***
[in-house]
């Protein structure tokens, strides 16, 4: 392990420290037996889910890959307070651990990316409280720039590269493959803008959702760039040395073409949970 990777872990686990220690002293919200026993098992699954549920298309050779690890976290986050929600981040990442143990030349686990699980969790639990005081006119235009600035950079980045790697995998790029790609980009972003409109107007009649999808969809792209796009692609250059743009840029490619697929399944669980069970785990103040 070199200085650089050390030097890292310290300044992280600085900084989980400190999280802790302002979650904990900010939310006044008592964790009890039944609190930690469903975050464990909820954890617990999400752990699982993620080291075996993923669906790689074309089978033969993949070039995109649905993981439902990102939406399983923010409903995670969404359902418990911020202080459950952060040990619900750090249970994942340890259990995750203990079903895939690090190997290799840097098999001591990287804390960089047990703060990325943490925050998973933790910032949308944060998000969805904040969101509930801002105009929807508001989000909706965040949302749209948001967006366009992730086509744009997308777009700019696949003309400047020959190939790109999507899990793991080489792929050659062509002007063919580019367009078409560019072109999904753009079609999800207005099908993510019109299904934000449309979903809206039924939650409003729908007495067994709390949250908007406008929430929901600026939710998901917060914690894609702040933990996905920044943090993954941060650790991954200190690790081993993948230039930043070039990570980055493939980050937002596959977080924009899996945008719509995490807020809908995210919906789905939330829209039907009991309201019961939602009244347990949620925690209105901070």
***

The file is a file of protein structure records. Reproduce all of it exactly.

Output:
[in-house]
């Protein structure tokens, strides 16, 4: 392990420290037996889910890959307070651990990316409280720039590269493959803008959702760039040395073409949970 990777872990686990220690002293919200026993098992699954549920298309050779690890976290986050929600981040990442143990030349686990699980969790639990005081006119235009600035950079980045790697995998790029790609980009972003409109107007009649999808969809792209796009692609250059743009840029490619697929399944669980069970785990103040 070199200085650089050390030097890292310290300044992280600085900084989980400190999280802790302002979650904990900010939310006044008592964790009890039944609190930690469903975050464990909820954890617990999400752990699982993620080291075996993923669906790689074309089978033969993949070039995109649905993981439902990102939406399983923010409903995670969404359902418990911020202080459950952060040990619900750090249970994942340890259990995750203990079903895939690090190997290799840097098999001591990287804390960089047990703060990325943490925050998973933790910032949308944060998000969805904040969101509930801002105009929807508001989000909706965040949302749209948001967006366009992730086509744009997308777009700019696949003309400047020959190939790109999507899990793991080489792929050659062509002007063919580019367009078409560019072109999904753009079609999800207005099908993510019109299904934000449309979903809206039924939650409003729908007495067994709390949250908007406008929430929901600026939710998901917060914690894609702040933990996905920044943090993954941060650790991954200190690790081993993948230039930043070039990570980055493939980050937002596959977080924009899996945008719509995490807020809908995210919906789905939330829209039907009991309201019961939602009244347990949620925690209105901070």